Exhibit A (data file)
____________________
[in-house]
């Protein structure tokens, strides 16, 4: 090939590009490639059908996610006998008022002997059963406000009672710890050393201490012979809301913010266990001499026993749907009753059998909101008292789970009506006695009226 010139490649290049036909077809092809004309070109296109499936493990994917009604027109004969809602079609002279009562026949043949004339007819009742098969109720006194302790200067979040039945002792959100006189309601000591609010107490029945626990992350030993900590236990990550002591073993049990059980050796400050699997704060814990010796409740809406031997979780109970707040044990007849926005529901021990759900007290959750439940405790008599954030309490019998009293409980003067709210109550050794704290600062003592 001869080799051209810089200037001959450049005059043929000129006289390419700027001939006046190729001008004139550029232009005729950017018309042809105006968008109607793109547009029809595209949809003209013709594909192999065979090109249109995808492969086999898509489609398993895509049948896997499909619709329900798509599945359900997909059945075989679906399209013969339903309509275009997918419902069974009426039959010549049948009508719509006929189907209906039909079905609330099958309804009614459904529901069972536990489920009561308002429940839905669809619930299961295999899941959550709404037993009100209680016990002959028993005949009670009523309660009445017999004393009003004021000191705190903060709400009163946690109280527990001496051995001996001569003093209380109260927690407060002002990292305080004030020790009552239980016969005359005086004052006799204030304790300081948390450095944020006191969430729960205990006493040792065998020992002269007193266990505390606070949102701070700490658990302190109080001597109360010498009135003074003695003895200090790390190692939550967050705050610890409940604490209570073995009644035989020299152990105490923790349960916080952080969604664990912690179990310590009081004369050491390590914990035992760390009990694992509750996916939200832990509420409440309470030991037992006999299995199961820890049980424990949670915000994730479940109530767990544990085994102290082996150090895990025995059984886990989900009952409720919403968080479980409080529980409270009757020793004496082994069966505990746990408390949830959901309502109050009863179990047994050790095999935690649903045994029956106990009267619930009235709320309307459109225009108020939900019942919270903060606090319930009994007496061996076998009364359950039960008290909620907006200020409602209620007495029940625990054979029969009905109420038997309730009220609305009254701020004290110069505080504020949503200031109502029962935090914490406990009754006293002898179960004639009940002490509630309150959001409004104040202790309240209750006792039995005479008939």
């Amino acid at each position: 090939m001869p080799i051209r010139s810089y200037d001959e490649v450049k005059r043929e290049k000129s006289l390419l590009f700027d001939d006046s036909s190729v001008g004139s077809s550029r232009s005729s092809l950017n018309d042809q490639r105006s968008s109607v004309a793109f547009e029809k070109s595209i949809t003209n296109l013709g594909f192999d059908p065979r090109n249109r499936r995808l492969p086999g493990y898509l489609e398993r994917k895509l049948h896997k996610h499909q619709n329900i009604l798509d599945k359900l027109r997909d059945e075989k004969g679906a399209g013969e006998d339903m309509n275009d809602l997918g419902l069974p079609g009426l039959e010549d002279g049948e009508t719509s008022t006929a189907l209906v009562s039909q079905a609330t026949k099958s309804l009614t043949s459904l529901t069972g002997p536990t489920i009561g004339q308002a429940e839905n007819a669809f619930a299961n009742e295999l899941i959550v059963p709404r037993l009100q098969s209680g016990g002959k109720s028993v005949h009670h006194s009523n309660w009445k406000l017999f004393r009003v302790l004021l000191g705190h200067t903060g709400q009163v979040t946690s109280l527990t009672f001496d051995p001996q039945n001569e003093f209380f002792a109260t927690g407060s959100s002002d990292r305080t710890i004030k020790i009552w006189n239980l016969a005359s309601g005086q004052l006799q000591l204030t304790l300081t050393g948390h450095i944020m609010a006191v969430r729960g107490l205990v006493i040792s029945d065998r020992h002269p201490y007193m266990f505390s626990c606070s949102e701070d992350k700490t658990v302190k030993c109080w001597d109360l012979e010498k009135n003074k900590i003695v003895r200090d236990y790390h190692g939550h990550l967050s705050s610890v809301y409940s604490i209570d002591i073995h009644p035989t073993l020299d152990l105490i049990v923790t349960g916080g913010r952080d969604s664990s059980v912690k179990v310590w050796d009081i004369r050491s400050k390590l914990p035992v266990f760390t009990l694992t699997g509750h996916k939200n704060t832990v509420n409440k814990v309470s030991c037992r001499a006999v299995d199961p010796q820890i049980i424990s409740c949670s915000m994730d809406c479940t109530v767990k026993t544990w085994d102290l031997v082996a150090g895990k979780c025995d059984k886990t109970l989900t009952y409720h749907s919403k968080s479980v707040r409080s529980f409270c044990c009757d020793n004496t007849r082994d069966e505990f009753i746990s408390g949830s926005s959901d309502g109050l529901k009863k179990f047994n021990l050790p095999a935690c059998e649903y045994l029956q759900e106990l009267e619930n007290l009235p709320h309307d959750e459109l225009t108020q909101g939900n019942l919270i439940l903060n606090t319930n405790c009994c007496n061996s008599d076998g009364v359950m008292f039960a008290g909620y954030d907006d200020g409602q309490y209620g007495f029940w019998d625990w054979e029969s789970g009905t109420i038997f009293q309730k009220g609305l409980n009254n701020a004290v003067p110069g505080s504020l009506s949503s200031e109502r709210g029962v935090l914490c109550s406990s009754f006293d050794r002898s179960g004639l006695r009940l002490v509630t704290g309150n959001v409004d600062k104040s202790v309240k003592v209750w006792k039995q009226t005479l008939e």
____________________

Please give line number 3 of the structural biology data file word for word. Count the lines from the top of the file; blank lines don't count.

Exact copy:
């Amino acid at each position: 090939m001869p080799i051209r010139s810089y200037d001959e490649v450049k005059r043929e290049k000129s006289l390419l590009f700027d001939d006046s036909s190729v001008g004139s077809s550029r232009s005729s092809l950017n018309d042809q490639r105006s968008s109607v004309a793109f547009e029809k070109s595209i949809t003209n296109l013709g594909f192999d059908p065979r090109n249109r499936r995808l492969p086999g493990y898509l489609e398993r994917k895509l049948h896997k996610h499909q619709n329900i009604l798509d599945k359900l027109r997909d059945e075989k004969g679906a399209g013969e006998d339903m309509n275009d809602l997918g419902l069974p079609g009426l039959e010549d002279g049948e009508t719509s008022t006929a189907l209906v009562s039909q079905a609330t026949k099958s309804l009614t043949s459904l529901t069972g002997p536990t489920i009561g004339q308002a429940e839905n007819a669809f619930a299961n009742e295999l899941i959550v059963p709404r037993l009100q098969s209680g016990g002959k109720s028993v005949h009670h006194s009523n309660w009445k406000l017999f004393r009003v302790l004021l000191g705190h200067t903060g709400q009163v979040t946690s109280l527990t009672f001496d051995p001996q039945n001569e003093f209380f002792a109260t927690g407060s959100s002002d990292r305080t710890i004030k020790i009552w006189n239980l016969a005359s309601g005086q004052l006799q000591l204030t304790l300081t050393g948390h450095i944020m609010a006191v969430r729960g107490l205990v006493i040792s029945d065998r020992h002269p201490y007193m266990f505390s626990c606070s949102e701070d992350k700490t658990v302190k030993c109080w001597d109360l012979e010498k009135n003074k900590i003695v003895r200090d236990y790390h190692g939550h990550l967050s705050s610890v809301y409940s604490i209570d002591i073995h009644p035989t073993l020299d152990l105490i049990v923790t349960g916080g913010r952080d969604s664990s059980v912690k179990v310590w050796d009081i004369r050491s400050k390590l914990p035992v266990f760390t009990l694992t699997g509750h996916k939200n704060t832990v509420n409440k814990v309470s030991c037992r001499a006999v299995d199961p010796q820890i049980i424990s409740c949670s915000m994730d809406c479940t109530v767990k026993t544990w085994d102290l031997v082996a150090g895990k979780c025995d059984k886990t109970l989900t009952y409720h749907s919403k968080s479980v707040r409080s529980f409270c044990c009757d020793n004496t007849r082994d069966e505990f009753i746990s408390g949830s926005s959901d309502g109050l529901k009863k179990f047994n021990l050790p095999a935690c059998e649903y045994l029956q759900e106990l009267e619930n007290l009235p709320h309307d959750e459109l225009t108020q909101g939900n019942l919270i439940l903060n606090t319930n405790c009994c007496n061996s008599d076998g009364v359950m008292f039960a008290g909620y954030d907006d200020g409602q309490y209620g007495f029940w019998d625990w054979e029969s789970g009905t109420i038997f009293q309730k009220g609305l409980n009254n701020a004290v003067p110069g505080s504020l009506s949503s200031e109502r709210g029962v935090l914490c109550s406990s009754f006293d050794r002898s179960g004639l006695r009940l002490v509630t704290g309150n959001v409004d600062k104040s202790v309240k003592v209750w006792k039995q009226t005479l008939e």